Just thought I'd add my observations, for what their worth. I'm not unhappy with the Camera Slingers. Like everything else, though, it's probably a matter of personal preference. Given the low price, I may order the Op-Tech and give it a try.
  9. I use a camera on my home made strap (http://www.photo.net/wedding-photography-forum/0093Mb) and a camera with a bracket on a strap around my neck. When it hangs from my neck I have my bracket flipped so it doesn't hang face down. My strap has evolved over the years and I also use the UniLoop system John D. describes on it.
    The thing I don't like about double camera straps is that the cameras swing when you move, particularly when you bend over. My side strap is fitted quite high and I have my accompanying belt set up so the camera, when hanging, nestles into a space between pouches. Also, with double camera straps, those camera are on you all the time.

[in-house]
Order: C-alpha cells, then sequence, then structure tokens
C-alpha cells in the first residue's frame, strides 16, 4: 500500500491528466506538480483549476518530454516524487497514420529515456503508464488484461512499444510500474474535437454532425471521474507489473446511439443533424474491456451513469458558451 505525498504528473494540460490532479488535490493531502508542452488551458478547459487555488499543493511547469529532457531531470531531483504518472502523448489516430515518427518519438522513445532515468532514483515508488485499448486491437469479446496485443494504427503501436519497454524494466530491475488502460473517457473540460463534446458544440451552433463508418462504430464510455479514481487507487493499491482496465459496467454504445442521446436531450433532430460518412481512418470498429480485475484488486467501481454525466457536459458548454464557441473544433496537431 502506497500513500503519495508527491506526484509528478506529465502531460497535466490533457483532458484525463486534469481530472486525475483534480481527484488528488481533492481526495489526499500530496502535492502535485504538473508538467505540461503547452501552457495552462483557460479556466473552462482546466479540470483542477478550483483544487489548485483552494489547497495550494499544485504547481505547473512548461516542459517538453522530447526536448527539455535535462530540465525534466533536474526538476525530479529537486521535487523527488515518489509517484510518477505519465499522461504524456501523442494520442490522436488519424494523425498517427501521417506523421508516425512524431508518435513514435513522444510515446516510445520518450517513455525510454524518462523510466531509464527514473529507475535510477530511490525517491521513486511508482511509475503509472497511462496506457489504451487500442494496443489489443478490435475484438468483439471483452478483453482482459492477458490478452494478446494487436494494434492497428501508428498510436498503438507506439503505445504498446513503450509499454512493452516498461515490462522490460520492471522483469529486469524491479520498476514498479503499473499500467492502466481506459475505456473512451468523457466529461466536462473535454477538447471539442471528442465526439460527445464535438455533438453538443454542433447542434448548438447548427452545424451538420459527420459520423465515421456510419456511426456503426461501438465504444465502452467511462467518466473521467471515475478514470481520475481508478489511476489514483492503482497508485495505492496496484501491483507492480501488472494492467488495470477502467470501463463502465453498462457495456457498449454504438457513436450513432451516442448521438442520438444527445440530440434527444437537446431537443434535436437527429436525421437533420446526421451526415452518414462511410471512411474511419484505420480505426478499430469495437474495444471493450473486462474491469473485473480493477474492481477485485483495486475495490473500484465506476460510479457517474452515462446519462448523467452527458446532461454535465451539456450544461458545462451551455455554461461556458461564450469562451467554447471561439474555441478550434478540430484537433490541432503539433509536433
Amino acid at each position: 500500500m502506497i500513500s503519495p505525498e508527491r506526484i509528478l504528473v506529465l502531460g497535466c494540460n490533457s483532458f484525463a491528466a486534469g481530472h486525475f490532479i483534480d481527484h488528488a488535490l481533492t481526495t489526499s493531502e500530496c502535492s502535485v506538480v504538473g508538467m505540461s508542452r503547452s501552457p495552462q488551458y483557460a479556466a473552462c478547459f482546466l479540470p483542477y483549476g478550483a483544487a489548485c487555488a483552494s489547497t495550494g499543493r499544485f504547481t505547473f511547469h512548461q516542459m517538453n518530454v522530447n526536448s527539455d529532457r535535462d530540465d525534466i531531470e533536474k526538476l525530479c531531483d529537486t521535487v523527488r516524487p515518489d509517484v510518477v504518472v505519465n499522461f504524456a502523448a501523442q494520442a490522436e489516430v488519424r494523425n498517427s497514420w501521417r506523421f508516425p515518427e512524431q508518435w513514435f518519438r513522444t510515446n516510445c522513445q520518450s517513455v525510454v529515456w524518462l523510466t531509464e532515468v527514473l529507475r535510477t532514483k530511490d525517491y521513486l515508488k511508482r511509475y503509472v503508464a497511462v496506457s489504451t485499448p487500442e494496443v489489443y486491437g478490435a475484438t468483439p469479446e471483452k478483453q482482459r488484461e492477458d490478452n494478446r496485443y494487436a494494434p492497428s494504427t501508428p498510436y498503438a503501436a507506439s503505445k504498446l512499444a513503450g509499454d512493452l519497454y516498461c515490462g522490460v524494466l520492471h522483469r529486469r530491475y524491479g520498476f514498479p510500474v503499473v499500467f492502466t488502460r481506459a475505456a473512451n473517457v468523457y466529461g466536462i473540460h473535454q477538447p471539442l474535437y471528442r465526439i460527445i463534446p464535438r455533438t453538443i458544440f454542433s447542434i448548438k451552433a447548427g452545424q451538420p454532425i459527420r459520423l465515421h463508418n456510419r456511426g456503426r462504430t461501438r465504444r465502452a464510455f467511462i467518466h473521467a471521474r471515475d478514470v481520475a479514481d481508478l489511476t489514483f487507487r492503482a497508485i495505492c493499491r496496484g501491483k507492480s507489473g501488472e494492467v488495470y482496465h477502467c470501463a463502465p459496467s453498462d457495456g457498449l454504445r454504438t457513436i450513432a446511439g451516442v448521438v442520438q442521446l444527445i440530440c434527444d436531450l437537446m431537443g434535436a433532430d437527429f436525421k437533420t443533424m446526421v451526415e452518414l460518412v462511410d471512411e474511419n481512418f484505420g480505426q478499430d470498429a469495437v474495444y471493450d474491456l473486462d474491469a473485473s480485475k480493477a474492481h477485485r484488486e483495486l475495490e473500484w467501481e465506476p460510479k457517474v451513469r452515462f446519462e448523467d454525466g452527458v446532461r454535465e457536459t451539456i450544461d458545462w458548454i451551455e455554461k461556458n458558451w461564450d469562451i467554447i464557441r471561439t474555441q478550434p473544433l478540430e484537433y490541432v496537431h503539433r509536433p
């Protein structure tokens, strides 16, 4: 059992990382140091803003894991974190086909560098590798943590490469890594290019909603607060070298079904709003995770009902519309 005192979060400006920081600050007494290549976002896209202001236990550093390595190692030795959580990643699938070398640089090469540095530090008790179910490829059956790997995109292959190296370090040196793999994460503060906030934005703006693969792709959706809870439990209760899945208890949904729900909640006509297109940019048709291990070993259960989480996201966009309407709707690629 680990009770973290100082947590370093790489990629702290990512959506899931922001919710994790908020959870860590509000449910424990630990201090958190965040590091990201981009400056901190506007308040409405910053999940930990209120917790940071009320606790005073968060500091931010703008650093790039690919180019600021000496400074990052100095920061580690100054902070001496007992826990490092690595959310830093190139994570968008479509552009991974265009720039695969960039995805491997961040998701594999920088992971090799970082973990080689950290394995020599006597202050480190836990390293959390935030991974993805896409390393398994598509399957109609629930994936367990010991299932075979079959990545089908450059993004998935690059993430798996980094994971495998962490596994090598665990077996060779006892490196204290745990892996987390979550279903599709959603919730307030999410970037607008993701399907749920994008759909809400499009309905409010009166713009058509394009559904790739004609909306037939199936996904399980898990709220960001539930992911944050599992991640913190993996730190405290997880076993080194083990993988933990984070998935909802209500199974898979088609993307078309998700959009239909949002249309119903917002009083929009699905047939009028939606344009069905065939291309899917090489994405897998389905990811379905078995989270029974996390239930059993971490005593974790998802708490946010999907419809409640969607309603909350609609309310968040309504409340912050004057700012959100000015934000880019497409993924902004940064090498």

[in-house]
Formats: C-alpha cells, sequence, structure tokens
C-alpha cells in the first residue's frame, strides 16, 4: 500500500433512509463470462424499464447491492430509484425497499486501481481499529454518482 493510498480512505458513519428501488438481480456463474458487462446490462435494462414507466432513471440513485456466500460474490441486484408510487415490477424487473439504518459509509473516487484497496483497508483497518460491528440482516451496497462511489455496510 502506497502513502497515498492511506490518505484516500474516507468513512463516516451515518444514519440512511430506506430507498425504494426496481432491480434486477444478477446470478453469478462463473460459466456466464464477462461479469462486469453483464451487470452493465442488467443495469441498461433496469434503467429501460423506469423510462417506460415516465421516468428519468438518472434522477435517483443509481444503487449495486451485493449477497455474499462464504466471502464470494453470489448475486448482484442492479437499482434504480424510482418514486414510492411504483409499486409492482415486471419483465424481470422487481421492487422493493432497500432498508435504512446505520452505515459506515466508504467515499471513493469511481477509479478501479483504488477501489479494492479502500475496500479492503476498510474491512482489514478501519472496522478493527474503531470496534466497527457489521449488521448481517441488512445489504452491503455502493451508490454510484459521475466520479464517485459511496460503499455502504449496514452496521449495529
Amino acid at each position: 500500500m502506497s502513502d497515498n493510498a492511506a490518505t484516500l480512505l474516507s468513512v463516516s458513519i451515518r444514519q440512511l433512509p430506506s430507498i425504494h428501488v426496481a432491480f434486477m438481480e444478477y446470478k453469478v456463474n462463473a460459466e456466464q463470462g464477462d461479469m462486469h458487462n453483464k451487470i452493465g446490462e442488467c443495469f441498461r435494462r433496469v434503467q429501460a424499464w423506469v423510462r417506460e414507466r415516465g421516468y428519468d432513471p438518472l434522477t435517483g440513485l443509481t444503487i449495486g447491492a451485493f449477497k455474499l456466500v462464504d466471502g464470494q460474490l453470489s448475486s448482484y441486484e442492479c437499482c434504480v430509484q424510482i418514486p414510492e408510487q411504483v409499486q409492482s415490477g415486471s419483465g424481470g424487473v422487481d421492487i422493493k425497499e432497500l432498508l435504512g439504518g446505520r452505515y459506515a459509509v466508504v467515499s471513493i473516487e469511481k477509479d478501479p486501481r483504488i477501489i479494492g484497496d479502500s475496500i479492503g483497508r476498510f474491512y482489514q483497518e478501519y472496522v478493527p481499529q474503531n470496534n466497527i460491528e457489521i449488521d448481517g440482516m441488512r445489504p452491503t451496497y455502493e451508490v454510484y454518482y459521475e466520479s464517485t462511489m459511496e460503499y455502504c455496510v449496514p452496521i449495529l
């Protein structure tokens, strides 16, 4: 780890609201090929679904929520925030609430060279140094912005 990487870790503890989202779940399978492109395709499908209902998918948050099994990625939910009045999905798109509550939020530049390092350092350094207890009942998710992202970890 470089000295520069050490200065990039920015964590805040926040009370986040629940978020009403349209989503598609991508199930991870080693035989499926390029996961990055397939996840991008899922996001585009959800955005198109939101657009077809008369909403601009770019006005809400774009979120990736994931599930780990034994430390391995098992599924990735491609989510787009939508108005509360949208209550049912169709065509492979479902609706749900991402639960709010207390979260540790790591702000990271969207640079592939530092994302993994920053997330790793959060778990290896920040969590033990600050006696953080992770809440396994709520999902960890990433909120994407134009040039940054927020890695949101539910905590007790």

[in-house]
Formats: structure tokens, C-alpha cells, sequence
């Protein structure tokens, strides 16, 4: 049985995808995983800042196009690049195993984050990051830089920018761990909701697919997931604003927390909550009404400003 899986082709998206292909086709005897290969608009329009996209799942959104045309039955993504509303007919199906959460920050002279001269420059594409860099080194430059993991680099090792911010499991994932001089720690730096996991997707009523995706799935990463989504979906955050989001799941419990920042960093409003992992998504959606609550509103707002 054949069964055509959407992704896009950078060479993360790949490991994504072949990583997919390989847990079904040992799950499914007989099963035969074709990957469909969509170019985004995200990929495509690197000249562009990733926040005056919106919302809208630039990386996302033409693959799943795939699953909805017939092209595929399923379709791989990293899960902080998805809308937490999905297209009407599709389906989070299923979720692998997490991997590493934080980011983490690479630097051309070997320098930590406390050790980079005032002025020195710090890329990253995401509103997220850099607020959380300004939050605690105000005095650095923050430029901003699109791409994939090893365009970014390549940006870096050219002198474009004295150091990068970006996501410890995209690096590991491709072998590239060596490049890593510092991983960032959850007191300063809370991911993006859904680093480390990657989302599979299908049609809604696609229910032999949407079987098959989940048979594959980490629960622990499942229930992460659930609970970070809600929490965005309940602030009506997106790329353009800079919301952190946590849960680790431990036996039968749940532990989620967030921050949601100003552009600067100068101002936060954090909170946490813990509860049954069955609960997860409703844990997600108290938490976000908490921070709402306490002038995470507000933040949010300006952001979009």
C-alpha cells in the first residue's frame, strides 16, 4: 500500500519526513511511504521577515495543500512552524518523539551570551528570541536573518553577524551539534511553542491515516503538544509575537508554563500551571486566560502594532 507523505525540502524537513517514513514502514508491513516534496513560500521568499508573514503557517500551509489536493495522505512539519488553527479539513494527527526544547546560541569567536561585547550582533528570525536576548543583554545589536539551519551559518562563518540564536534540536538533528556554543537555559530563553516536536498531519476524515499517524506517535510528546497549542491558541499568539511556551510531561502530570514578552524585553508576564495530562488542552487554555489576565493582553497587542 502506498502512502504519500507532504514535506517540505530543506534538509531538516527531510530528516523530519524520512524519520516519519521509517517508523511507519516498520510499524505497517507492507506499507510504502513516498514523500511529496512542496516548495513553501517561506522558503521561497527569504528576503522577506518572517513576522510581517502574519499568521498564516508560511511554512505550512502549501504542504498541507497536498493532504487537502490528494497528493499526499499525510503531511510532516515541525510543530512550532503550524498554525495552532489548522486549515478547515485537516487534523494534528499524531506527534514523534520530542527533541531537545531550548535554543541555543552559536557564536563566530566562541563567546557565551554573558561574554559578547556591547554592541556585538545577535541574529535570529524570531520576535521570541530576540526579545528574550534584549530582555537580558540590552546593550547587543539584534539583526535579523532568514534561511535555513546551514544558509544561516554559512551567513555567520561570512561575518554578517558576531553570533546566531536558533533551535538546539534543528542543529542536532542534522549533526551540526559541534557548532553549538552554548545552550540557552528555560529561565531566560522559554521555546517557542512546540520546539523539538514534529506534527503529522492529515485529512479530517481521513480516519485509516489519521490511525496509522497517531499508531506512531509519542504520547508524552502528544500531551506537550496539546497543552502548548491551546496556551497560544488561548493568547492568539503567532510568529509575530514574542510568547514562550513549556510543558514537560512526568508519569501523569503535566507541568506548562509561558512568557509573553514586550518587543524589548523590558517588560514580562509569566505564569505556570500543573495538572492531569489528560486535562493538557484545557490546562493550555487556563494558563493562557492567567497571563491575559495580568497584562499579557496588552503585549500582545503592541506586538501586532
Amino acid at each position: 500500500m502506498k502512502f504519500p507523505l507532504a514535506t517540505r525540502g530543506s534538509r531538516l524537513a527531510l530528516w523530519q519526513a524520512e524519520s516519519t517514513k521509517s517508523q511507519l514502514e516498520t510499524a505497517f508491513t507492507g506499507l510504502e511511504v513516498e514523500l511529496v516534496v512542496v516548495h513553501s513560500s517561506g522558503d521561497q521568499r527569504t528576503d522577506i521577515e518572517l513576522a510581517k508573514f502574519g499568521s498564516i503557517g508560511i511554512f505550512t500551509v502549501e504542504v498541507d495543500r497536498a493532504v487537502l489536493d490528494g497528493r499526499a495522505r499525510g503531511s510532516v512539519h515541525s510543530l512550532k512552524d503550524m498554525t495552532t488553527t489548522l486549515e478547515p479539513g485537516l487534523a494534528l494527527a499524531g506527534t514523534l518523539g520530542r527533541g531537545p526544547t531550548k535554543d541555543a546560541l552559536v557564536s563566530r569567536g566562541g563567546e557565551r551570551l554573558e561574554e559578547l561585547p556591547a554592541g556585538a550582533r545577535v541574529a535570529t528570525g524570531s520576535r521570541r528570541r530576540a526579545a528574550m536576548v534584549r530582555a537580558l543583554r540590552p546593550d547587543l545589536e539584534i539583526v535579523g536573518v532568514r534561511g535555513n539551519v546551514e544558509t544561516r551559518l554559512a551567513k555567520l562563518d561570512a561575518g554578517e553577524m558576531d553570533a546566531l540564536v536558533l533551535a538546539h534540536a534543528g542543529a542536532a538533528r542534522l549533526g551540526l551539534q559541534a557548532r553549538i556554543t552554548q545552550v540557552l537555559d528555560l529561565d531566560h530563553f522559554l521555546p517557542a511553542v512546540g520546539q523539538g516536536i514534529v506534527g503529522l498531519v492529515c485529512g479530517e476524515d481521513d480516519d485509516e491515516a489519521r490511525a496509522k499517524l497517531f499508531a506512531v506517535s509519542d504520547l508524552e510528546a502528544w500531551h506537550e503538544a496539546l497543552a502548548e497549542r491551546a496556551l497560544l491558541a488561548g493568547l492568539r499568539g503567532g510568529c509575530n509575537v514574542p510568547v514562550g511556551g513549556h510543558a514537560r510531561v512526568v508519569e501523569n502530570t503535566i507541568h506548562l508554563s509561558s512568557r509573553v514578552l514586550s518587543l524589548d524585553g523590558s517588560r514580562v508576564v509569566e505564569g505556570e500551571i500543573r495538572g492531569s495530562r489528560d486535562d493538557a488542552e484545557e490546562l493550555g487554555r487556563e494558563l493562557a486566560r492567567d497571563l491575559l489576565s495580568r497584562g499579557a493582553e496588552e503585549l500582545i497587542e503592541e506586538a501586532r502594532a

The things is, you have to consider your own preferences and body type, etc. I am short and I don't have a lot of body 'real estate' for large cameras, etc. And the only way to know is try stuff, which can get costly.
    You can also do some research on the use of two cameras on these forums by using the search function. There have been several threads before about the topic.
    Another currently popular alternative is a Spider Holster and others like it.
  10. I use the BlackRapid and love it.
  11. Very interesting. Thanks for the continued suggestions. Lots to reiew and consider here. It's clear to see that this is a very personal issue.